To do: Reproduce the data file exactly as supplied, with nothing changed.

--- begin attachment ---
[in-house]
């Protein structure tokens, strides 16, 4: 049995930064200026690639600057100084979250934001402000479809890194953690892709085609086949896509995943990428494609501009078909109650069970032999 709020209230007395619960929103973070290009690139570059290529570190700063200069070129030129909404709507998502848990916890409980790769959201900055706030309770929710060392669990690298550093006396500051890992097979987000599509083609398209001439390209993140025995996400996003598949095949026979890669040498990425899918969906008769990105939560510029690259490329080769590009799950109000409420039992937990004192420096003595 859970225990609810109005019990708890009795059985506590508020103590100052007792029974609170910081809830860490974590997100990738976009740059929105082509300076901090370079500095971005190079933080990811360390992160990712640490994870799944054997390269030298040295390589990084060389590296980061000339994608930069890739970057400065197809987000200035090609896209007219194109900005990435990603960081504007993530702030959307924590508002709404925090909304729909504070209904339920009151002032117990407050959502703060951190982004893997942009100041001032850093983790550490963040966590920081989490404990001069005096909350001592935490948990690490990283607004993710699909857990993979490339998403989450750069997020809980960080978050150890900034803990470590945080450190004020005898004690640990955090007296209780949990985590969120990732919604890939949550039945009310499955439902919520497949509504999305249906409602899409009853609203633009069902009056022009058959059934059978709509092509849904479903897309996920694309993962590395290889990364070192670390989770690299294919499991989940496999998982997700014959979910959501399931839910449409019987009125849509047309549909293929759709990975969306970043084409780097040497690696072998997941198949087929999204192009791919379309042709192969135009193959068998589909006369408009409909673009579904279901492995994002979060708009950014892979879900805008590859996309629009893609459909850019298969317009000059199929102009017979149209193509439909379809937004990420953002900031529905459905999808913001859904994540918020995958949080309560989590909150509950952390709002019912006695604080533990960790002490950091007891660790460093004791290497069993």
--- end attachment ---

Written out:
[in-house]
């Protein structure tokens, strides 16, 4: 049995930064200026690639600057100084979250934001402000479809890194953690892709085609086949896509995943990428494609501009078909109650069970032999 709020209230007395619960929103973070290009690139570059290529570190700063200069070129030129909404709507998502848990916890409980790769959201900055706030309770929710060392669990690298550093006396500051890992097979987000599509083609398209001439390209993140025995996400996003598949095949026979890669040498990425899918969906008769990105939560510029690259490329080769590009799950109000409420039992937990004192420096003595 859970225990609810109005019990708890009795059985506590508020103590100052007792029974609170910081809830860490974590997100990738976009740059929105082509300076901090370079500095971005190079933080990811360390992160990712640490994870799944054997390269030298040295390589990084060389590296980061000339994608930069890739970057400065197809987000200035090609896209007219194109900005990435990603960081504007993530702030959307924590508002709404925090909304729909504070209904339920009151002032117990407050959502703060951190982004893997942009100041001032850093983790550490963040966590920081989490404990001069005096909350001592935490948990690490990283607004993710699909857990993979490339998403989450750069997020809980960080978050150890900034803990470590945080450190004020005898004690640990955090007296209780949990985590969120990732919604890939949550039945009310499955439902919520497949509504999305249906409602899409009853609203633009069902009056022009058959059934059978709509092509849904479903897309996920694309993962590395290889990364070192670390989770690299294919499991989940496999998982997700014959979910959501399931839910449409019987009125849509047309549909293929759709990975969306970043084409780097040497690696072998997941198949087929999204192009791919379309042709192969135009193959068998589909006369408009409909673009579904279901492995994002979060708009950014892979879900805008590859996309629009893609459909850019298969317009000059199929102009017979149209193509439909379809937004990420953002900031529905459905999808913001859904994540918020995958949080309560989590909150509950952390709002019912006695604080533990960790002490950091007891660790460093004791290497069993």